The Stone Soup Novelist

I have a great idea for a novel. You know what would make it even better?…

The Light-Speed Barrier: It’s Hip

One of the first things that I decided when I sat down to write my own science fiction novel was that faster-than-light travel would be impossible. The book I’m writing isn’t “hard” science fiction, more planetary adventure, but the tropes used to get around the light speed barrier just seemed like magic wands to me, and I didn’t want to use them.

I became interested in having my characters traveling across the galaxy at near-light speed, and seeing civilizations rise and fall while they stayed more or less the same age (due to the time dilation effect). That gave rise to the notion of a galactic Government so vast that its bureaucrats take centuries to fly from one assignment to the next.

After a little thought and googling, however, I realized that even at ludicrous rates of acceleration – 5G, 10G – the subjective time for a trip across a significant portion of the galaxy could still take more than a human lifetime. More on this topic over at the World page.

So (here’s the funny part) I decided I would introduce some kind of suspended animation that allows the characters to “sleep” through the long journey in their starship. That is, of course, likely just as impossible as faster-than-light travel, for a whole host of reasons. It did not bother me one jot. I’m sure this says something about my psychology and nothing about science, but I’m glad to hear I’m not alone. Here’s an article on the trend toward obeying the light-speed barrier in SF.


4 responses to “The Light-Speed Barrier: It’s Hip

  1. KingShamus May 29, 2012 at 9:24 pm

    Thanks for the linkage. Glad you liked my post.

    • dbfurches May 29, 2012 at 10:29 pm

      You’re very welcome! Stop by any time.

  2. Cat Phillips May 31, 2012 at 5:52 pm

    Hello! I love the idea of “cold sleep” that is used in various forms throughout the SF I’ve read (I haven’t had a chance to read the info on the link you posted yet, so bear with me if I’m being redundant). Other animals have perfected the metabolism slowing trick to great effect, so it seems to me it’s only a matter of time for humans… At least it seems to be more likely than faster-than-light-speed space travel. That’s just my opinion, though.

    That’s just an aside, anyways. My question is regarding your plan for the human occupants of these near-light-speed travels. Will the ships be completely independent of human pilots? If so, might this pose some interesting problems for those on board? An auto-pilot malfunction could be disastrous!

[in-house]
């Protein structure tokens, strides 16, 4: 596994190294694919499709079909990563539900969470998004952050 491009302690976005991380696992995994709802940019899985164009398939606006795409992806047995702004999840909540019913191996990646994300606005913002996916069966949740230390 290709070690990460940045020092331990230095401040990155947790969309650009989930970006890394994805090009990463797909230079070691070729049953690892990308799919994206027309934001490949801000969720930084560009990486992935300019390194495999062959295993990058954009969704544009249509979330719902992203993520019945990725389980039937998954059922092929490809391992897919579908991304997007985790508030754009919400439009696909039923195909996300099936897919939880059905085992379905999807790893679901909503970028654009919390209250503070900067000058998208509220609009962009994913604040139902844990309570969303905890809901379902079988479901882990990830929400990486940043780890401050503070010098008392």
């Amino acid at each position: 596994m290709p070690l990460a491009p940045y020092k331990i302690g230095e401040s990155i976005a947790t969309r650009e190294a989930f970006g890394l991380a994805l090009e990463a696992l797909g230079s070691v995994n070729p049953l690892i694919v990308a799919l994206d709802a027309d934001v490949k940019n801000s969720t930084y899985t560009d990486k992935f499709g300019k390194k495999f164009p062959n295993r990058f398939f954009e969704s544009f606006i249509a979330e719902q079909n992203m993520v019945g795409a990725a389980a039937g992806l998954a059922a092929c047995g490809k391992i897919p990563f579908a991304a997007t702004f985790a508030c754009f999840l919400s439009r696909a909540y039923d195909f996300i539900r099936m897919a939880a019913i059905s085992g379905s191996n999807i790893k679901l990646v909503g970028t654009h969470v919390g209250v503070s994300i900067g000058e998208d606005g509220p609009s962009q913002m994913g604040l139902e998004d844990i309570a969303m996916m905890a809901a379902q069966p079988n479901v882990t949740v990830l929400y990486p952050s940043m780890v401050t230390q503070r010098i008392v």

If not, if a human crew is necessary, what will it look like? If a trip takes a few hundred Earth years, will the crew have decade-long shifts ahead of them during which they age normally? Would there be enough people on board that they could have shorter shifts? Is everyone on board trained to some degree in case of emergency?

    I love it, no matter what. I totally agree that instantaneous space travel is a kind of SF trope that is used and abused. The magic wand analogy is great. This is a different way of approaching space travel, and creates some interesting potential for side-narrative.

    • dbfurches May 31, 2012 at 8:40 pm

      Good questions all! My tentative plan has been to have the ships be auto-piloted by some type of exotic artificial intelligence. But you raise a good point about the risks involved in that. A group of pioneers escaping a bad situation at home might risk it, but Government officials would be very cautious with their own safety. That notion leads me to the idea of a 2-tier society on the Government ships: call them Officials who sleep the whole trip, and Employees who sleep in shifts, and age some fraction of the trip, maybe living out their whole lives in a single trip.

By posting this comment, you are granting me permission to use the words and ideas expressed below in my novel. You will not sue me when it becomes a bestseller. This is totally legally binding.

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